Tuesday’s earthquake that rumbled the East Coast posed a new concern for many people who’ve never had to consider the financial preparations for such an event.

The 5.8 magnitude earthquake at 1:51 PM Tuesday shook the Eastern Seaboard from Cincinnati to New York City and from Georgia to Toronto, Canada.

Unlike the familiarity with seismic activity by those in the Pacific coastal states of the “Ring of Fire”, the East Coast population are likely to be less acquainted with emergency plans of this nature.

While no major damage was reported following yesterday’s temblor, it is a reminder to review one’s financial emergency contingencies should a similar occurrence result in more than just the tipping-over of lawn chairs.


Insurance to cover earthquake damage can vary depending on location in relation to a fault line, home construction, and value of the property and possessions.

Homeowners on the West Coast are advised to factor in the costs of purchasing earthquake and tsunami insurance. Meanwhile, those on the East Coast don’t typically account for the coverage from damage caused by such natural disasters because of their scarcity.

By performing a cost-benefit analysis of the cost of such insurance policies and the value of your property and possessions to help decide whether it is worth protecting these belongings.

Read: Financial Precautions During Hurricane Season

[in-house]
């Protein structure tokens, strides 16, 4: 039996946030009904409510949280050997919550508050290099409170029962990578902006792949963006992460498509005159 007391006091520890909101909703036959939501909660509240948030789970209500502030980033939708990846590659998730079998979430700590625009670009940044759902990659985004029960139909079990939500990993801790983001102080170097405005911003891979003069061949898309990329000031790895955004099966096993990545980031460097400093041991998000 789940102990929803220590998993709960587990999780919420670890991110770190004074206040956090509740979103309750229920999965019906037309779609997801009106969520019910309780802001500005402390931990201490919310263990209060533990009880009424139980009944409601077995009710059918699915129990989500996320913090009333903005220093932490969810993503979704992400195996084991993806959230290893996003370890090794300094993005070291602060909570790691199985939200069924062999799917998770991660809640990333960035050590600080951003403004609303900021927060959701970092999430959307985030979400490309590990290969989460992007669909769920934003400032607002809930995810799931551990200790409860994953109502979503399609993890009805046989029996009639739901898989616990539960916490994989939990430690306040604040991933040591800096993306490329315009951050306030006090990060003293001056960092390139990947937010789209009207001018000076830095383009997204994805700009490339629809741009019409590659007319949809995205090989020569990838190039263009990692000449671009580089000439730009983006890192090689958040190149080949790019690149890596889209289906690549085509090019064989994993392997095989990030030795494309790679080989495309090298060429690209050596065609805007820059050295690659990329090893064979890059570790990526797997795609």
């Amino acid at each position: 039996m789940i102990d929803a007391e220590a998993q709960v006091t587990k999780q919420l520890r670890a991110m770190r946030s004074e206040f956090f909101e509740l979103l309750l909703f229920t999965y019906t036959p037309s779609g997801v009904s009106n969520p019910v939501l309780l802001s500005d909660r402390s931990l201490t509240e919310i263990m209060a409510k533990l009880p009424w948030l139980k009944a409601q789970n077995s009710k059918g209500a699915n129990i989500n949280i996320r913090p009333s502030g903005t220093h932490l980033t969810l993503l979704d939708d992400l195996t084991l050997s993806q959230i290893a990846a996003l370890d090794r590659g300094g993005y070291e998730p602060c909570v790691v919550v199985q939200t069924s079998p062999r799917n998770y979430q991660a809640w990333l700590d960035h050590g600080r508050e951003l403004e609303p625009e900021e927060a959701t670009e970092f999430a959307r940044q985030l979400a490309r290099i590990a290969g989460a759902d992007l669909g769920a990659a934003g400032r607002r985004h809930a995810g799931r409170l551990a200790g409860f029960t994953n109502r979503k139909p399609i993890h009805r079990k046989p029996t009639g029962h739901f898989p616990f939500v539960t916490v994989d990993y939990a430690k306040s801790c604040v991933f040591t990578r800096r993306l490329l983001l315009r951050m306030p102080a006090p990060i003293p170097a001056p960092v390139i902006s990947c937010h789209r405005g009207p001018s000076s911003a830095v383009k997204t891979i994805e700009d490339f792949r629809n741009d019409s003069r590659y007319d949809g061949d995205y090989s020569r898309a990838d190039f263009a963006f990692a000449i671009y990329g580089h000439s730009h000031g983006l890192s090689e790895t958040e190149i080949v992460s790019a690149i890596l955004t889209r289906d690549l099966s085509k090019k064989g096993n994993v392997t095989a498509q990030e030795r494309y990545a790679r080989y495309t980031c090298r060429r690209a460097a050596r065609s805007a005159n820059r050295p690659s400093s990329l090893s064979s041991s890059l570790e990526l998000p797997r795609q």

A wallet with a debit card, a credit card, and some cash is a combination of payment methods fit for almost any situation.

Having a little cash at home and a little cash wherever you go is always a good way to cover your bases. If power goes down, card networks would be inaccessible, leaving cash as the only way to pay.

Financial documents

Many Americans use fireproof safes at home or pay for a bank safe deposit box to protect important personal and financial documents. Advancements in technology also make it easy and inexpensive to have multiple copies in various locations.

Tax returns, bank and investment account statements, birth certificates, and medical records are just some of the documents that can be backed up into a password-protected flash drive or in cloud storage.

Follow Simon in the MyBankTracker.com Community and on Twitter: @simonzhen.

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